- Role: Participants – This is the team closest to the work. In the interest of maintaining an atmosphere of open and honest communication to glean the most meaningful feedback, be thoughtful as to who, specifically, to include in the conversation. It’s best to limit participants to people who know the work and can make changes that would benefit the team.
- Tip: Tell the participants, and make them aware, that their candid feedback is the most essential ingredient for an effective retrospective.
- Question: What did we promise to do vs. what did we actually accomplish? This question provides a baseline for the conversation and aligns the participants around a shared understanding of the exercise’s objective. This question promotes accountability by considering the promises made vs. the promises that were kept. If you’re looking for metrics, some helpful ones include burndown charts or say:do ratios.
- Tip: Don’t spend too much time on this question; it’s simply intended to be a foundation for the following questions.
- Question: What worked well? – Beyond providing a morale boost by celebrating success, this question serves to identify strengths with the intention of converting strengths into habits. Turning positive results into rules for operation is the “machine learning” mechanism for the team. Silence here is an indicator of siloed work, a lack of confidence or cohesion, or even burnout.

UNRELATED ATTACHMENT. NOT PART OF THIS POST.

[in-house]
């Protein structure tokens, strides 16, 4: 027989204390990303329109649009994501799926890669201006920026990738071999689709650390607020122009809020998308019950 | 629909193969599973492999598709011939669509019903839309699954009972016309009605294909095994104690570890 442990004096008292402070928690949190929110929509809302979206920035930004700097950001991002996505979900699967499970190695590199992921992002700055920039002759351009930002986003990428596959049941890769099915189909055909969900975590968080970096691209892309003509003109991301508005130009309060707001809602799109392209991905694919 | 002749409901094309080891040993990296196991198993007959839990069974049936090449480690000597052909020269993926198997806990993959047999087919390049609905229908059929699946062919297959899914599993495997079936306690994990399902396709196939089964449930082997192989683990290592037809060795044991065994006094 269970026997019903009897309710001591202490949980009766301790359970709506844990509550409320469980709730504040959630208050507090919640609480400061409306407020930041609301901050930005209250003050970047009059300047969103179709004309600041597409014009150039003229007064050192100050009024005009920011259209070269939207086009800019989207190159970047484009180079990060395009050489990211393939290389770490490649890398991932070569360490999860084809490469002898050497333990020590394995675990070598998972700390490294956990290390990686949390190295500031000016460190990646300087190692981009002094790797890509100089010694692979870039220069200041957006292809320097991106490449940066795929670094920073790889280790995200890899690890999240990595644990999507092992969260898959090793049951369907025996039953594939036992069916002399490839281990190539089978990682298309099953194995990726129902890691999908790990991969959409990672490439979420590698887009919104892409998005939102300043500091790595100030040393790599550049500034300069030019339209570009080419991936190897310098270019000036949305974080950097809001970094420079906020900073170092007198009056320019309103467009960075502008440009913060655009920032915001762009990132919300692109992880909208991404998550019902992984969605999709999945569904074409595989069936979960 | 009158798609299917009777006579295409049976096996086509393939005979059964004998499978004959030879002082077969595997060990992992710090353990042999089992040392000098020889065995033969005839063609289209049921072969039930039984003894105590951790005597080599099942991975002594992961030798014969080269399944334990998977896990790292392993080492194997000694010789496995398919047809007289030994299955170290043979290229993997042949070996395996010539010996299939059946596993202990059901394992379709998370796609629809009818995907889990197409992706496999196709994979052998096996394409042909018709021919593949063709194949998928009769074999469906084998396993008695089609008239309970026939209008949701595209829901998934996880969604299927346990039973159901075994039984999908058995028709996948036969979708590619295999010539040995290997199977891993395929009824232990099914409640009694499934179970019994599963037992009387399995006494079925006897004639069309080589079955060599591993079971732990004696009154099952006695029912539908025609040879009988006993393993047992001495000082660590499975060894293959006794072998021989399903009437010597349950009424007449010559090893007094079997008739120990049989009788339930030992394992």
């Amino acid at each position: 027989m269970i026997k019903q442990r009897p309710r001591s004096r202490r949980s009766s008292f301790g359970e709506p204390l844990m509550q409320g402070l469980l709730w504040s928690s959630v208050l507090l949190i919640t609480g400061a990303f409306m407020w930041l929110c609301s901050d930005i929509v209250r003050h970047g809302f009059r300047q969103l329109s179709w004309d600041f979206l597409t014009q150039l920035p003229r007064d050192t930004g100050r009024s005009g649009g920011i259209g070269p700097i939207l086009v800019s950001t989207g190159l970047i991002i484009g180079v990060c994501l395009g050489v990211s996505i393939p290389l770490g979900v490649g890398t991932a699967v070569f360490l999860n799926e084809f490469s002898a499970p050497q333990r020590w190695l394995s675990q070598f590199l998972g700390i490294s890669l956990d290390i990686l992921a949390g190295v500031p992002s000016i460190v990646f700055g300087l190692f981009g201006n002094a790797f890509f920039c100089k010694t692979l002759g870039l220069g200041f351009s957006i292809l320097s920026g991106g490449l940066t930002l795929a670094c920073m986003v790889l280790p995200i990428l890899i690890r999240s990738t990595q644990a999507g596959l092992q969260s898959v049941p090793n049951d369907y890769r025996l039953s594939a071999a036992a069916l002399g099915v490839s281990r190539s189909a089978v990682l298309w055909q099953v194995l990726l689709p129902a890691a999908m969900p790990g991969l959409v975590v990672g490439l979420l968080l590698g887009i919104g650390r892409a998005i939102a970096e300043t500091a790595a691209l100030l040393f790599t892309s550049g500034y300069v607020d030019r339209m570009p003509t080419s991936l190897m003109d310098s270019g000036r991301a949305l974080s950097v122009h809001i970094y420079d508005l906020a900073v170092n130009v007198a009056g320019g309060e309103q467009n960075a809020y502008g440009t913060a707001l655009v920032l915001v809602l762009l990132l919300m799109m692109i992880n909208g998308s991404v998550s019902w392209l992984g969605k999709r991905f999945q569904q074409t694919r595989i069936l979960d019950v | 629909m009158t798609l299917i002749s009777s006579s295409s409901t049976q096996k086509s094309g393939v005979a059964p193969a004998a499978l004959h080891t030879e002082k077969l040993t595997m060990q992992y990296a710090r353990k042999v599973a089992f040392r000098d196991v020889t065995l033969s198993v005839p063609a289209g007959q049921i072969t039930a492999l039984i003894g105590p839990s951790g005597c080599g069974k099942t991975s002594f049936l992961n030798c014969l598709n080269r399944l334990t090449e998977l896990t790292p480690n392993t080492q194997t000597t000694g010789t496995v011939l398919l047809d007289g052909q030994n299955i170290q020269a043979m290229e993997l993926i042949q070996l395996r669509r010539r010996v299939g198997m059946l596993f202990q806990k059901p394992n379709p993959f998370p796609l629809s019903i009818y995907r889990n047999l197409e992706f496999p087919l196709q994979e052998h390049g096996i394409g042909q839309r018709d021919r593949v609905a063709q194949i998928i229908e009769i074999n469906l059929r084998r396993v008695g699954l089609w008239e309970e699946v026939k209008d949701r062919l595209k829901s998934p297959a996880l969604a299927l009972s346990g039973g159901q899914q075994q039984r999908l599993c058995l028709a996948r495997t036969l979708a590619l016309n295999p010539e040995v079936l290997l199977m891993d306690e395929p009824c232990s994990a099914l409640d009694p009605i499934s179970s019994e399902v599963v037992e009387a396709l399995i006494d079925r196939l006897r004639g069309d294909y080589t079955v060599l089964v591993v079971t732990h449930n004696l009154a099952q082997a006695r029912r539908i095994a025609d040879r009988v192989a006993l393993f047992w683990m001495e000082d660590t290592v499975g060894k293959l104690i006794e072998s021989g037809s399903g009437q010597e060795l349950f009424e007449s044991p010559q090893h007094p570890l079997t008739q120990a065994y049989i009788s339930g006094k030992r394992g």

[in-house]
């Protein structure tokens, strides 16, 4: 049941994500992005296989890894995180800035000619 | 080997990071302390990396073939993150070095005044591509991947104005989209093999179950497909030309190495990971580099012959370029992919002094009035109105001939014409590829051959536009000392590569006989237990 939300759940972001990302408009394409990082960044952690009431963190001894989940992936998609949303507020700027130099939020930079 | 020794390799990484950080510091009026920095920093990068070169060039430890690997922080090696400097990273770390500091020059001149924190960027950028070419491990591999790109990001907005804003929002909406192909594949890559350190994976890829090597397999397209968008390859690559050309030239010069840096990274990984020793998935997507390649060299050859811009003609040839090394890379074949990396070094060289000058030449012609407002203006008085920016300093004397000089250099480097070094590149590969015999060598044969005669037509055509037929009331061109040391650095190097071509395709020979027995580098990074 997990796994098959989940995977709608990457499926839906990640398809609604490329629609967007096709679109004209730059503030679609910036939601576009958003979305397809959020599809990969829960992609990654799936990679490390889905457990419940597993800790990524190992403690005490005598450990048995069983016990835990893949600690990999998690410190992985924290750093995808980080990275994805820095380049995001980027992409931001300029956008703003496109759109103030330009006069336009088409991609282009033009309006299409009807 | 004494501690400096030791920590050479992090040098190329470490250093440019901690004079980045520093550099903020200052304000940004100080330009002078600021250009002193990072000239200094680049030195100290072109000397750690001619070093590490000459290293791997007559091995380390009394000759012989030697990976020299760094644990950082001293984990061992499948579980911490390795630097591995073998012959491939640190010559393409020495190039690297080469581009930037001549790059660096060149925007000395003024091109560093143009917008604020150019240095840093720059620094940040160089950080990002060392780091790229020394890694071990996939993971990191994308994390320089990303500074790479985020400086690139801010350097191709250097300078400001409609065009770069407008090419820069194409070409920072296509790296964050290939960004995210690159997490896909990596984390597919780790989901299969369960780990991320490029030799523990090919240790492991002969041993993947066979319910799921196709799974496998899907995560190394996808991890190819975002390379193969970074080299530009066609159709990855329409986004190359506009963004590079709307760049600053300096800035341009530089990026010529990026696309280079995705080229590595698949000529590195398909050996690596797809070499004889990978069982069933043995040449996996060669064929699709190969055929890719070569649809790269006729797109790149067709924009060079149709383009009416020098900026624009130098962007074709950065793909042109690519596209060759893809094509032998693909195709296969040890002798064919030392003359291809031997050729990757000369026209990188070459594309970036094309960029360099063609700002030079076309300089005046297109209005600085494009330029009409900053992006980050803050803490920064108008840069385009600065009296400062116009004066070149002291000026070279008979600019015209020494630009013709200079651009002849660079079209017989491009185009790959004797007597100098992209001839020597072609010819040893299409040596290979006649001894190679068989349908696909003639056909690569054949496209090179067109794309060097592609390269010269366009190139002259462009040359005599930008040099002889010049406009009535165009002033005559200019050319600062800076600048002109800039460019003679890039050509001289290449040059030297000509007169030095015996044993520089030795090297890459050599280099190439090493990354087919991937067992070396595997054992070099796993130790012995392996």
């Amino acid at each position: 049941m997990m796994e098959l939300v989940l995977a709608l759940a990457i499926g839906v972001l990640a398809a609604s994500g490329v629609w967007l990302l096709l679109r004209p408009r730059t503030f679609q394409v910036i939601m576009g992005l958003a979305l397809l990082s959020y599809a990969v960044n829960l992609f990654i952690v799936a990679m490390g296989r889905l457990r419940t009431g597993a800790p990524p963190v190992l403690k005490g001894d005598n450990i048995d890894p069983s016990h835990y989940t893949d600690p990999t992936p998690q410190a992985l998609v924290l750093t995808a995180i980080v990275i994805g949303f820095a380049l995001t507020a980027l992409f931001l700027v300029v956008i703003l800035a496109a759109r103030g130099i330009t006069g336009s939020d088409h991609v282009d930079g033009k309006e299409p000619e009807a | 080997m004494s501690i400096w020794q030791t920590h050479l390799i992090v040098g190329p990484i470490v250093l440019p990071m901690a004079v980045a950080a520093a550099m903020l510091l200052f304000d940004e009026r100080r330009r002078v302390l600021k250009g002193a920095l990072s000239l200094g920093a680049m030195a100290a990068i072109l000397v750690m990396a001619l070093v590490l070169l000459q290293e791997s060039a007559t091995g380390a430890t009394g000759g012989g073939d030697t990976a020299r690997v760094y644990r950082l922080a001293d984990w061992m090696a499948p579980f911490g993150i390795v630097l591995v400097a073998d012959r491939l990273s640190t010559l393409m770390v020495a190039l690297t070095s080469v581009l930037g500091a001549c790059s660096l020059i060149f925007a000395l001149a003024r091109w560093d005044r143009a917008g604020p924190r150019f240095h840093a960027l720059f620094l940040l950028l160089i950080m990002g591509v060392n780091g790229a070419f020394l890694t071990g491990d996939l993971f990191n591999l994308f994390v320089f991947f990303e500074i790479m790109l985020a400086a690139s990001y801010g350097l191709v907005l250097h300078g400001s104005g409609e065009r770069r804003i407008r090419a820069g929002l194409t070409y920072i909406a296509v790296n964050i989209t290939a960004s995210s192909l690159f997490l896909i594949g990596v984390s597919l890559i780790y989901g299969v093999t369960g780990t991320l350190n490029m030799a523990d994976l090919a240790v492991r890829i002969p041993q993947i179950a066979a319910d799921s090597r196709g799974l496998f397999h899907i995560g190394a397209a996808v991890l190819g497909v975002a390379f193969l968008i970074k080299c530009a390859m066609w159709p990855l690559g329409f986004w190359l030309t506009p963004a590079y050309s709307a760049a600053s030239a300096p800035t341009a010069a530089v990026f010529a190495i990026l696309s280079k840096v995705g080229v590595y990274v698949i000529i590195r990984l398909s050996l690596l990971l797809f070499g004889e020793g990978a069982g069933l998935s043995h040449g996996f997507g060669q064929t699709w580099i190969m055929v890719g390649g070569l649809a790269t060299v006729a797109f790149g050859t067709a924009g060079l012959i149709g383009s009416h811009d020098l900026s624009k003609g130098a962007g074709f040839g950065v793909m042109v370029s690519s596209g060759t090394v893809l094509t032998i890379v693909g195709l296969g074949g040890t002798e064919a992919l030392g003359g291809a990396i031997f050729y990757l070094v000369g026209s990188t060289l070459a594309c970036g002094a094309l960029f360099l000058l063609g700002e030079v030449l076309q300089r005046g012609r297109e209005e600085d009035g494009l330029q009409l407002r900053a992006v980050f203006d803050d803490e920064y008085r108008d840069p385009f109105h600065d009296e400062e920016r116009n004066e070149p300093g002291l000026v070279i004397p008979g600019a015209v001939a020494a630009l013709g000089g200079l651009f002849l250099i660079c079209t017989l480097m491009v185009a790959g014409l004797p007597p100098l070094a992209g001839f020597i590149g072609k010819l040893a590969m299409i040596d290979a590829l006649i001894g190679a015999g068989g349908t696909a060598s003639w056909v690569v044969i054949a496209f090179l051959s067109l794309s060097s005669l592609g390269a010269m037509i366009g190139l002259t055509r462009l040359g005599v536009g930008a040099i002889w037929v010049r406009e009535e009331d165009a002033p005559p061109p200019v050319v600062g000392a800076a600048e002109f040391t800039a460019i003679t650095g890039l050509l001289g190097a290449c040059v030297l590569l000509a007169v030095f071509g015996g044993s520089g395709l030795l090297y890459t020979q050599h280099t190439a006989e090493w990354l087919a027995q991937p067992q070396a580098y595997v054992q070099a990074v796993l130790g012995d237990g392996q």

- Tip: If participants are struggling to think of things to contribute, bring back recent kudos or recognitions as a primer for conversation.
- Question: What didn’t work well? – This is your chance to learn from mistakes or identify ways to improve. This question promotes accountability for shortcomings, with an eye toward actionable improvement. The keyword is actionable–this isn’t a chance to complain, it’s a chance to change. Keep things constructive: rather than searching for blame, search for improvements.
- Tip: It would be rare for a team to be silent here. If your team is struggling to name areas for improvement, be ready with a couple coaching questions to help the team unpack the potential reasons why. You might discover they need more challenging work or perhaps there could be conflict within the team. Silence can mean there is still a perspective waiting to be heard and understood. It’s rare for a team to be silent here.
- Question: How will we adapt? – Every strength and weakness identified in the previous questions should have an action assigned to it in this question. This is a chance for your team to hold itself accountable by making an agreement. This question only has power if the team can keep its word. In the next retrospective, circle back to the agreements that were made in this question.
- Tip: Write these answers down, and make them visible. Once the team agrees on how to adapt, post those agreements on a board, in a chat, or anywhere else people will be sure to see them.
The beauty of the retrospective is its simplicity. It’s not limited to software development, or even IT. Any team can adopt this ceremony on an iterative basis, adapting it to their needs and situation. The power of the retrospective is in its effects: know your goals, and iteratively improve the way you pursue them. That’s pragmatic; that’s agile.